Jun 1, 2011
I recently wrote to you on May 4th with an entry entitled "Exposed." I wanted to thank you for your candid feedback. It was very helpful and shed light on a situation I was uncomfortable talking about openly at that point. Anyway, to jog you memory I was exposed to HIV when I slept w/a South African partner who later tested positive. Moreover, I recently had my 3 month ELISA test and the results were negative. I still plan on getting a 6 month follow up as well, but at this point am really breathing a sigh of relief. Thanks so much for your help and keep up the good work. After scouring the web for helpful info. yours appears to be the most useful in terms of your professional backing/expertise and up to date knowledge. Thanks again and lesson definitely LEARNED.
| Response from Dr. Frascino
Thanks for your thanks! I agree you should be breathing a sigh of relief! The vast majority of HIV-infected folks will have detectable levels of specific anti-HIV antibodies in their blood within four to six weeks following primary infection. With your negative two-week p24 antigen and negative three-month HIV-antibody test, the odds you dodged the HIV bullet are now astronomically in your favor. (But I would still get the six-month test for an absolutely definitive, WOO-HOO-able result.)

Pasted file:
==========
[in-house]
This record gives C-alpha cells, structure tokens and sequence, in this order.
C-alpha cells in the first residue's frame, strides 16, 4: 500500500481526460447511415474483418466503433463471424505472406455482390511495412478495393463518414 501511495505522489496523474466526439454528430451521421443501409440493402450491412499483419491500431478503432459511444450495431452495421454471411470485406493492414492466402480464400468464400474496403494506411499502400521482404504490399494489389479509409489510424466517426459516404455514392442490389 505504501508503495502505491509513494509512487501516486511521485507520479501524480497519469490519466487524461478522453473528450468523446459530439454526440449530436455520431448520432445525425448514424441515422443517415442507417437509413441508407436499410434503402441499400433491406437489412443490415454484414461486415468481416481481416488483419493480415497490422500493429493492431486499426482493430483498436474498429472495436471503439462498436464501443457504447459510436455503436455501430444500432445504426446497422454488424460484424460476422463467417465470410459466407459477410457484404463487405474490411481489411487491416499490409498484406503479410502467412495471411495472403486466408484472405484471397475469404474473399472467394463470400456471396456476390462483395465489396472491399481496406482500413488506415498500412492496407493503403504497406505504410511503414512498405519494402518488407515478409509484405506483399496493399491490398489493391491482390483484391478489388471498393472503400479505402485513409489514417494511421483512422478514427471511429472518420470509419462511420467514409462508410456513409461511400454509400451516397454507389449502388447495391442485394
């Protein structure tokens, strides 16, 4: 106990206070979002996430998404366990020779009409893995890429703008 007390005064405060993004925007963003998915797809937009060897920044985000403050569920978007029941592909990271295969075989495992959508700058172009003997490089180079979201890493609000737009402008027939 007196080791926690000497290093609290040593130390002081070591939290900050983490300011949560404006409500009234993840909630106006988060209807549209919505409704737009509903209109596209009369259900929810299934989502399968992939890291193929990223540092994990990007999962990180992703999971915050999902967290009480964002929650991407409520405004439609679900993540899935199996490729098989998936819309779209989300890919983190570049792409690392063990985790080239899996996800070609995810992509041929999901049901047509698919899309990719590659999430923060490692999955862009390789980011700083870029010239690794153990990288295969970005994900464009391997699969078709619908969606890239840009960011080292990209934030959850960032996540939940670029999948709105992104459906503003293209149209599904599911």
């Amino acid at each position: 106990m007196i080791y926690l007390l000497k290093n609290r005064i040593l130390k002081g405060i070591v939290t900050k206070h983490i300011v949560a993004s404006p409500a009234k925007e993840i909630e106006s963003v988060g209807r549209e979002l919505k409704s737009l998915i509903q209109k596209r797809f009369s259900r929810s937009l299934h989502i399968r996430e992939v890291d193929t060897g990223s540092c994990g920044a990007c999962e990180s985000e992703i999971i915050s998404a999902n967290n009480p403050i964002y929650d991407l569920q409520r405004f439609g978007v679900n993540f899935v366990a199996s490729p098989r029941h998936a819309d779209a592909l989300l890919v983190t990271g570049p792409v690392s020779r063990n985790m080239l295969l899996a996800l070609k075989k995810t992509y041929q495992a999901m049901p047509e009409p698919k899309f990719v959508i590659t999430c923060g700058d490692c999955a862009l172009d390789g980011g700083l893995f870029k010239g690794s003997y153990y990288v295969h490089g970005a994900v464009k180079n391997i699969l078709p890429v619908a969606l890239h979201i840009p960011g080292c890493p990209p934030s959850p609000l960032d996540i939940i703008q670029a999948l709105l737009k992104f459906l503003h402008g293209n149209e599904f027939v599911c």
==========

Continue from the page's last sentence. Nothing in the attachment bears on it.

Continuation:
Finally I'm absolutely confident your lesson has indeed been learned and I'm hopeful that by sharing your experience here in the forum that others will learn from you.
Good luck. Be well!
Get Email Notifications When This Forum Updates or Subscribe With RSS
- Chills After Insertive Anal Sex With Condom Does It Mean I Have HIV
- Dizziness After Licking Vagina Worried I Have HIV
- Jock Itch After Sex With Hooker Condom Broke Sign Of HIV AIDS
- Rectal Bleeding After Anal Sex Without Condom Does It Mean I Have HIV
- Can Hepatitis B Test Return A False Positive?
- Causative Agents Of Sexually Transmitted Diseases
This forum is designed for educational purposes only, and experts are not rendering medical, mental health, legal or other professional advice or services. If you have or suspect you may have a medical, mental health, legal or other problem that requires advice, consult your own caregiver, attorney or other qualified professional.
Experts appearing on this page are independent and are solely responsible for editing and fact-checking their material. Neither TheBody.com nor any advertiser is the publisher or speaker of posted visitors' questions or the experts' material.